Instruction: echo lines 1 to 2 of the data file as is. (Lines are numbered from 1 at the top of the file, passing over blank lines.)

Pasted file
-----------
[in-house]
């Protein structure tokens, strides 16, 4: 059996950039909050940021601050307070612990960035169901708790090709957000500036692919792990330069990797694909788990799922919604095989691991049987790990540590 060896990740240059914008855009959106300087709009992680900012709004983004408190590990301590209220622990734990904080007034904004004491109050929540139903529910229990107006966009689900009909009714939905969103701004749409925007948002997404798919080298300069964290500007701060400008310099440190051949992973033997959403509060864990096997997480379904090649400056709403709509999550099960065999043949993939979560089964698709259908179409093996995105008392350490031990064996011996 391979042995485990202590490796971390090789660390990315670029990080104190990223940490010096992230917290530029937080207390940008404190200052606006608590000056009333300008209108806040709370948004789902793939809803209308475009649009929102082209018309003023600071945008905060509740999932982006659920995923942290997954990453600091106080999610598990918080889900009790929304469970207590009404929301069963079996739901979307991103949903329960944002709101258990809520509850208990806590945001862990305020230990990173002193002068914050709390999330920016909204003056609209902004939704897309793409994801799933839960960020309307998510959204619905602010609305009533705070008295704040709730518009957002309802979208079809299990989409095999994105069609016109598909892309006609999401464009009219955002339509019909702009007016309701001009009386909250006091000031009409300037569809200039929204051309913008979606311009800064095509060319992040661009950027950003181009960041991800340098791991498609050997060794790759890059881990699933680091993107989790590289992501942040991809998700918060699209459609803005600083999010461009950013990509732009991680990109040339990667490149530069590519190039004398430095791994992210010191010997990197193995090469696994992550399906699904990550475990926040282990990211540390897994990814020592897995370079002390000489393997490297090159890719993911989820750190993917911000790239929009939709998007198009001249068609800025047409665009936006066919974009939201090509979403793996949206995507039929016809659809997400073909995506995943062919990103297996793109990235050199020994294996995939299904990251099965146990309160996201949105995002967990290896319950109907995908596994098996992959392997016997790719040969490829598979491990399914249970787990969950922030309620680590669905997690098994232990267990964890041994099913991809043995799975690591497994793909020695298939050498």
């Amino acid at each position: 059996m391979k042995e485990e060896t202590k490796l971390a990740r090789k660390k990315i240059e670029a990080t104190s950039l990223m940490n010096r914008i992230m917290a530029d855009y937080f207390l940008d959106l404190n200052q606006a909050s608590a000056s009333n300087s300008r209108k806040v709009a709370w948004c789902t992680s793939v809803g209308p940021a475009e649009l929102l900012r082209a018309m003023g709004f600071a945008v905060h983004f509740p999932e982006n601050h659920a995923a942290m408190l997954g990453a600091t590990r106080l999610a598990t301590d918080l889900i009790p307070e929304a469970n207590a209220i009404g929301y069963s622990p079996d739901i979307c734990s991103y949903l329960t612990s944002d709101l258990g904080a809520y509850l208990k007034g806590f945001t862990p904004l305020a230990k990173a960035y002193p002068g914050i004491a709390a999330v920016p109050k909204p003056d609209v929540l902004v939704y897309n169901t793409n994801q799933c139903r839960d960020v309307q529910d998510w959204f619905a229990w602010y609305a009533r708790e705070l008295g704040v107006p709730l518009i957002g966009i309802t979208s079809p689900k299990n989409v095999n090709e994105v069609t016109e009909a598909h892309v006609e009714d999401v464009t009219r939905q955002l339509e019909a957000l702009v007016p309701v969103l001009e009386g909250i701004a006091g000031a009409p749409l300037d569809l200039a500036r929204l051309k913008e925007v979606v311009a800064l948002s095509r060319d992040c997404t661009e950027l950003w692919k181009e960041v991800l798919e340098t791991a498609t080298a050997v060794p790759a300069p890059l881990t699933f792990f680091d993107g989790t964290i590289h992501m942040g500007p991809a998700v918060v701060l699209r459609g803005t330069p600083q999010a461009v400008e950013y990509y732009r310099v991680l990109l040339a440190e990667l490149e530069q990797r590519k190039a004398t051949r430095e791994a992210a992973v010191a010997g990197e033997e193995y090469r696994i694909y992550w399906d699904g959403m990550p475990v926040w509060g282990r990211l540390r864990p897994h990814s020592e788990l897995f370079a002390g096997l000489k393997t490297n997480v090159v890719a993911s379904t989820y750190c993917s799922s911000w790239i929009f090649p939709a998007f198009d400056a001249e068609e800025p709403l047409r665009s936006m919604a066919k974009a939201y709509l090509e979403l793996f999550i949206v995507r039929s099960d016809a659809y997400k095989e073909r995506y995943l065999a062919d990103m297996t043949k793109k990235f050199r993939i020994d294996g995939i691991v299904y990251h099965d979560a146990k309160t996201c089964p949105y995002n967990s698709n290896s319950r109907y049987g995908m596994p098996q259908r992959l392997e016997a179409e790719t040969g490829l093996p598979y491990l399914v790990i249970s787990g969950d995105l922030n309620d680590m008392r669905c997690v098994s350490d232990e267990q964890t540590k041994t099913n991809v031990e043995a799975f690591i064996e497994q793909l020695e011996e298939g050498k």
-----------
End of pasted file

[in-house]
């Protein structure tokens, strides 16, 4: 059996950039909050940021601050307070612990960035169901708790090709957000500036692919792990330069990797694909788990799922919604095989691991049987790990540590 060896990740240059914008855009959106300087709009992680900012709004983004408190590990301590209220622990734990904080007034904004004491109050929540139903529910229990107006966009689900009909009714939905969103701004749409925007948002997404798919080298300069964290500007701060400008310099440190051949992973033997959403509060864990096997997480379904090649400056709403709509999550099960065999043949993939979560089964698709259908179409093996995105008392350490031990064996011996 391979042995485990202590490796971390090789660390990315670029990080104190990223940490010096992230917290530029937080207390940008404190200052606006608590000056009333300008209108806040709370948004789902793939809803209308475009649009929102082209018309003023600071945008905060509740999932982006659920995923942290997954990453600091106080999610598990918080889900009790929304469970207590009404929301069963079996739901979307991103949903329960944002709101258990809520509850208990806590945001862990305020230990990173002193002068914050709390999330920016909204003056609209902004939704897309793409994801799933839960960020309307998510959204619905602010609305009533705070008295704040709730518009957002309802979208079809299990989409095999994105069609016109598909892309006609999401464009009219955002339509019909702009007016309701001009009386909250006091000031009409300037569809200039929204051309913008979606311009800064095509060319992040661009950027950003181009960041991800340098791991498609050997060794790759890059881990699933680091993107989790590289992501942040991809998700918060699209459609803005600083999010461009950013990509732009991680990109040339990667490149530069590519190039004398430095791994992210010191010997990197193995090469696994992550399906699904990550475990926040282990990211540390897994990814020592897995370079002390000489393997490297090159890719993911989820750190993917911000790239929009939709998007198009001249068609800025047409665009936006066919974009939201090509979403793996949206995507039929016809659809997400073909995506995943062919990103297996793109990235050199020994294996995939299904990251099965146990309160996201949105995002967990290896319950109907995908596994098996992959392997016997790719040969490829598979491990399914249970787990969950922030309620680590669905997690098994232990267990964890041994099913991809043995799975690591497994793909020695298939050498």